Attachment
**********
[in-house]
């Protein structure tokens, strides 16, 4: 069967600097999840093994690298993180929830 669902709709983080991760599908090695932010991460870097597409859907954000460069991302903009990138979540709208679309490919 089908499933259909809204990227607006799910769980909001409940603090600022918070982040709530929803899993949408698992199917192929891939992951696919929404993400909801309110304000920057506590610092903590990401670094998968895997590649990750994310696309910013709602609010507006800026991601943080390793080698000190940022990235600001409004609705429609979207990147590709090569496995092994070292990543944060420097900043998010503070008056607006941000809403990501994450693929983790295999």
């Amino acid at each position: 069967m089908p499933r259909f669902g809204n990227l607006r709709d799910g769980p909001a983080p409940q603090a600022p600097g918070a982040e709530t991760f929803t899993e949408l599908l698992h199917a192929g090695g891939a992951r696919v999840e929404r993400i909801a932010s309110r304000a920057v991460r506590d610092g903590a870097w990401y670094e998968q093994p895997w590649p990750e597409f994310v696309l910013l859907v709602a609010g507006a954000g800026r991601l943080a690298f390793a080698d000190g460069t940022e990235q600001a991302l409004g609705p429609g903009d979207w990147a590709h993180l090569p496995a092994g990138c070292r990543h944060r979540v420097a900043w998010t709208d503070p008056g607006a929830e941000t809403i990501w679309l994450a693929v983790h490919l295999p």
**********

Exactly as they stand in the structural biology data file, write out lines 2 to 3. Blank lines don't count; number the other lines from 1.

């Protein structure tokens, strides 16, 4: 069967600097999840093994690298993180929830 669902709709983080991760599908090695932010991460870097597409859907954000460069991302903009990138979540709208679309490919 089908499933259909809204990227607006799910769980909001409940603090600022918070982040709530929803899993949408698992199917192929891939992951696919929404993400909801309110304000920057506590610092903590990401670094998968895997590649990750994310696309910013709602609010507006800026991601943080390793080698000190940022990235600001409004609705429609979207990147590709090569496995092994070292990543944060420097900043998010503070008056607006941000809403990501994450693929983790295999």
């Amino acid at each position: 069967m089908p499933r259909f669902g809204n990227l607006r709709d799910g769980p909001a983080p409940q603090a600022p600097g918070a982040e709530t991760f929803t899993e949408l599908l698992h199917a192929g090695g891939a992951r696919v999840e929404r993400i909801a932010s309110r304000a920057v991460r506590d610092g903590a870097w990401y670094e998968q093994p895997w590649p990750e597409f994310v696309l910013l859907v709602a609010g507006a954000g800026r991601l943080a690298f390793a080698d000190g460069t940022e990235q600001a991302l409004g609705p429609g903009d979207w990147a590709h993180l090569p496995a092994g990138c070292r990543h944060r979540v420097a900043w998010t709208d503070p008056g607006a929830e941000t809403i990501w679309l994450a693929v983790h490919l295999p």